The summer movie season closed up on Monday, breaking box office records (albeit just barely: $4.2 billion compared to last summer’s $4.18 billion — which means that factoring in inflation, slightly fewer tickets were sold this year than last) and becoming a banner season for science fiction and fantasy movies. Depending on whether one wants to lump The Dark Knight into the tally (as “dark superhero fantasy”), seven of the summer’s top ten films were SF/F-based. Geeks can hardly complain about that.
Aside from “big expensive special effects movies make a lot of money in the summer,” what lessons have we learned from the 2008 summer movie season, as they involve science fiction and fantasy movies? Here are a few to consider.
1. Smart is in: What do The Dark Knight and Iron Man have in common, aside from each being based on comic books and each grossing north of $300 million? The answer I’m looking for was that they were both critically lauded for being exceptionally smart films — an accolade unusual enough for summer blockbusters but pretty much unheard of for films in which the hero spends much of his time behind a mask. Both these films had action, adventure and effects up the wazoo, but then, so did Speed Racer, and look where that ended up (on second thought, don’t. It’s too gruesome). Add Wall*E — the best reviewed and most clever major film of the year so far — and its $200 million-plus box office to the mix, and you come to a tantalizing conclusion that yes, actually, intelligence is a value-add to summer sf/f blockbusters. Will Hollywood take this lesson to heart? Almost certainly not. But when three films add up to a billion dollars in domestic box office and the only connecting thread between them is intelligence, it’s more than a sign.
2. Let TV shows stay on TV: Speed Racer and X-Files: I Want to Believe combined grossed about $65 million — or a couple million dollars less than what The Dark Knight made on its opening Friday. The problem: The assumption of an audience that just wasn’t there. In the case of Speed Racer,
the belief seemed to be that Gen-X affection for a kitchsy Japanamation
staple of their seven-year-old selves’ afterschool TV habits would
translate into massive box office. But apparently too few of us
Gen-Xers liked it enough to subject ourselves to two hours of
seizure-inducing Wachowski Brothers stiltedness. With X-Files, the problem was even simpler: All the X-Files audience had long since transferred their allegiance to Joss Whedon and J.J. Abrams (and even that’s not enough — see: Serenity).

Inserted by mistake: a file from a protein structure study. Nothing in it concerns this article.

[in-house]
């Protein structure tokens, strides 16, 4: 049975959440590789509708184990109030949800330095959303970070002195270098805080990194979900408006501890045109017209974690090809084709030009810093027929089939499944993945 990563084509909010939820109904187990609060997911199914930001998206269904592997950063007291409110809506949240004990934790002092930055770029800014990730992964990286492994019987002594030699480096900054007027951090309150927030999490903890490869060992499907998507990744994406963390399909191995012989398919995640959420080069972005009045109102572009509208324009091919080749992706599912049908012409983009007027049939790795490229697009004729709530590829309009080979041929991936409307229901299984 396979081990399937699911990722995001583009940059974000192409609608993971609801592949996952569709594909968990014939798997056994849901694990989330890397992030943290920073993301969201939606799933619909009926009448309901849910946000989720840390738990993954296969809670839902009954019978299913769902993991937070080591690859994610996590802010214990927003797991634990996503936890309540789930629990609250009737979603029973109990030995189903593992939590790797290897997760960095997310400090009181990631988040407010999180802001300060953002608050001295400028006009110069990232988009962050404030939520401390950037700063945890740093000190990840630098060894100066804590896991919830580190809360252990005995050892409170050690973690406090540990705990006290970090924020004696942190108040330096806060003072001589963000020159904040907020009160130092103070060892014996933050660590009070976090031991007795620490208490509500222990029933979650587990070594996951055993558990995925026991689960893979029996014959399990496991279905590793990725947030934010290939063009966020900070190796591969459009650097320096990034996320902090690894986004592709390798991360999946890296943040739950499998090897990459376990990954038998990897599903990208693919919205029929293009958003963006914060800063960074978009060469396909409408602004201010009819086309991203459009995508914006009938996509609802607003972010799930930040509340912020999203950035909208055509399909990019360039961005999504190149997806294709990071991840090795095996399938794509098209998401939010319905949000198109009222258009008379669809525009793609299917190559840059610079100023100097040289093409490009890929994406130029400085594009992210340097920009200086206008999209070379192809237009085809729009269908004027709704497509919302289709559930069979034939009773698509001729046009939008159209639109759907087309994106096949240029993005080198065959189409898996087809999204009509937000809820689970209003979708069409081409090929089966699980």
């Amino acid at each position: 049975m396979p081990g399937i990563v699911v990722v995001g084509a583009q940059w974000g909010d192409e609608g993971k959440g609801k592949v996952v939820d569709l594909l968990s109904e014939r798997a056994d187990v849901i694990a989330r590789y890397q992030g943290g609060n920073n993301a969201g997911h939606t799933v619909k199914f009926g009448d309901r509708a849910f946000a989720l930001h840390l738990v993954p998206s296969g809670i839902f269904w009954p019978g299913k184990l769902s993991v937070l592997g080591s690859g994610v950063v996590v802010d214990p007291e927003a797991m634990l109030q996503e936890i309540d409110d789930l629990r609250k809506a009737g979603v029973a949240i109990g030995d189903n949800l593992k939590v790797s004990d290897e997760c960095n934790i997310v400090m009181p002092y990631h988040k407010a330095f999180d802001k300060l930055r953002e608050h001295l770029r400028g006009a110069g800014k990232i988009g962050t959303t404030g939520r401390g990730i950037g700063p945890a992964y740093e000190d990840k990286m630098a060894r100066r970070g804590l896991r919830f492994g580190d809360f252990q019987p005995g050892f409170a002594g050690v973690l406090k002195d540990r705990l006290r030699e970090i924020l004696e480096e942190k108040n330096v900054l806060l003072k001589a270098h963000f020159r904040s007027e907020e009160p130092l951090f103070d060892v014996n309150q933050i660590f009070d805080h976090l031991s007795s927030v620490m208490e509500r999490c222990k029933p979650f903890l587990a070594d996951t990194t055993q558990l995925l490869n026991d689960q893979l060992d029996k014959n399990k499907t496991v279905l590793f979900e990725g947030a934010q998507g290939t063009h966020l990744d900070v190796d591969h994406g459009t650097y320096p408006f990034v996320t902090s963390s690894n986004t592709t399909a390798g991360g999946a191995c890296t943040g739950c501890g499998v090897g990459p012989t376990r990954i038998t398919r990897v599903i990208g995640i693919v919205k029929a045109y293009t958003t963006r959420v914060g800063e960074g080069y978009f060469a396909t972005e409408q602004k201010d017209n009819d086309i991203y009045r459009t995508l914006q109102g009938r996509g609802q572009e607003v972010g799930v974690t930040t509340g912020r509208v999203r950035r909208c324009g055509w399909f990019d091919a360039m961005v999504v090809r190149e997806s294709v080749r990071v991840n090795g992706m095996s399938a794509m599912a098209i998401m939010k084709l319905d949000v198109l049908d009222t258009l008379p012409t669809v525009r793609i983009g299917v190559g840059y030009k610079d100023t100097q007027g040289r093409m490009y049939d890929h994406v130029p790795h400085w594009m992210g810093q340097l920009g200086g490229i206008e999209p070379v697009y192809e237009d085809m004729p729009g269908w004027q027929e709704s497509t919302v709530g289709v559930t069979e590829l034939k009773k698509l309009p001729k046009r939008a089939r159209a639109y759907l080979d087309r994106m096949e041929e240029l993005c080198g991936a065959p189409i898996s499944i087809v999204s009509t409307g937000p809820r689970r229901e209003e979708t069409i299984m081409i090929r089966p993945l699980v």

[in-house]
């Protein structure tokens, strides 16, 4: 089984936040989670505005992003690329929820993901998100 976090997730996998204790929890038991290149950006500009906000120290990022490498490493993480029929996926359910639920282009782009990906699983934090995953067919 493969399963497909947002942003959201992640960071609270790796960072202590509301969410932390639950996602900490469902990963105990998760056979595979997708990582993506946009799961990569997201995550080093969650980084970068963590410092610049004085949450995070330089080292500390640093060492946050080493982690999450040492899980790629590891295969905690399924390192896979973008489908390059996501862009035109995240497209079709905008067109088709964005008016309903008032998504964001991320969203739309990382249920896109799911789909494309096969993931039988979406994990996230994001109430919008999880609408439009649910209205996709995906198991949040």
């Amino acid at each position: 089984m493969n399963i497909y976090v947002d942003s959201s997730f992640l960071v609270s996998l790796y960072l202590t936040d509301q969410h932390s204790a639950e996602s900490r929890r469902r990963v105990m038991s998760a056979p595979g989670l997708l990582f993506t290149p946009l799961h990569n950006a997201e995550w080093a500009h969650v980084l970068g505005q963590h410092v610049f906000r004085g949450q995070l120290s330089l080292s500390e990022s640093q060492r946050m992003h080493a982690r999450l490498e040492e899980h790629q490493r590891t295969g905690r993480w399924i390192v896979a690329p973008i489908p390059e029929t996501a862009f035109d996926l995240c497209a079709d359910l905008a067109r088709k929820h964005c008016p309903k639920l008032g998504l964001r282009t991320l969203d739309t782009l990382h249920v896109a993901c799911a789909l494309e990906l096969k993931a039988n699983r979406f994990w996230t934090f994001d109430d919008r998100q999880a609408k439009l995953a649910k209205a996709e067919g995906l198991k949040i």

Speaking of Abrams, how will this sf/f audience rejection of reheated TV affect his Star Trek reboot? I suspect not at all — Star Trek has long since become its own cultural phenomenon, something neither Speed Racer nor X-Files can claim, and Paramount has done a fine job of geek-stoking with its Star Trek pre-release publicity. It’s going to have to stink really bad to fail. But the fact that Abrams is having to reboot Star Trek at all brings us to our next lesson:
3. Even the mighty franchises can fall: George Lucas had the mightiest rejection of the Star Wars universe to date — Star Wars Christmas Special notwithstanding — when his animated Star Wars: The Clone Wars movie barely snuck past $30 million. On one hand, no one expected Clone Wars to
do the standard-issue Star Wars film business, since the movie was
basically repurposed episodes of the upcoming animated TV series that
will show on Cartoon Network. But on the other, the critical and fan
reaction to the movie was so bad that the Cartoon Network execs can’t
be happy that Lucas has essentially shot the TV series in the foot.
Right about now, they’re probably wishing Lucas had followed lesson two
in this list. The failure of The Clone Wars is not nearly
close to being fatal — this is the franchise that survived the entire
prequel trilogy — but it does remind us that even hardcore fans have
their limits. At least the Star Wars video games are still good.
It’s not only Star Wars that saw a dropoff this summer: Prince Caspian, the second Chronicles of Narnia movie, took in less than half of its predecessor (although that was a still respectable $141 million), the third Mummy film has yet to crack $100 million, which puts it also at about half the gross of its predecessor, and of course there’s the X-Files movie, doing double duty in this entry as well with its $20 million gross.
4. Will Smith + SF = $200 million: I don’t think
there’s ever been a more reliable science fiction/fantasy box office
star than Will Smith; Harrison Ford comes close, but he had two wildly
popular franchises to wrap around him, whereas Will Smith racks up huge
numbers in standalone films ( I Robot , I Am Legend , Hancock) as well as in his Men in Black franchise. All I know is that if I were making a science fiction movie, the first thing I would do would be to pay Will Smith whatever he wanted
to get him in it. Everything else from that point would be easy. As
with everything, Will Smith’s moment on top won’t last. But we’re still
in that moment.
Thus endeth my 2008 summer sf/f lessons. Thoughts? And do you have any lessons to add?
Winner of the Hugo Award and the John W. Campbell Award for Best New Writer, John Scalzi is the author of The Rough Guide to Sci-Fi Movies as well as the novels Old Man’s War and Zoe’s Tale, which was released this week. His column appears every Thursday.Read More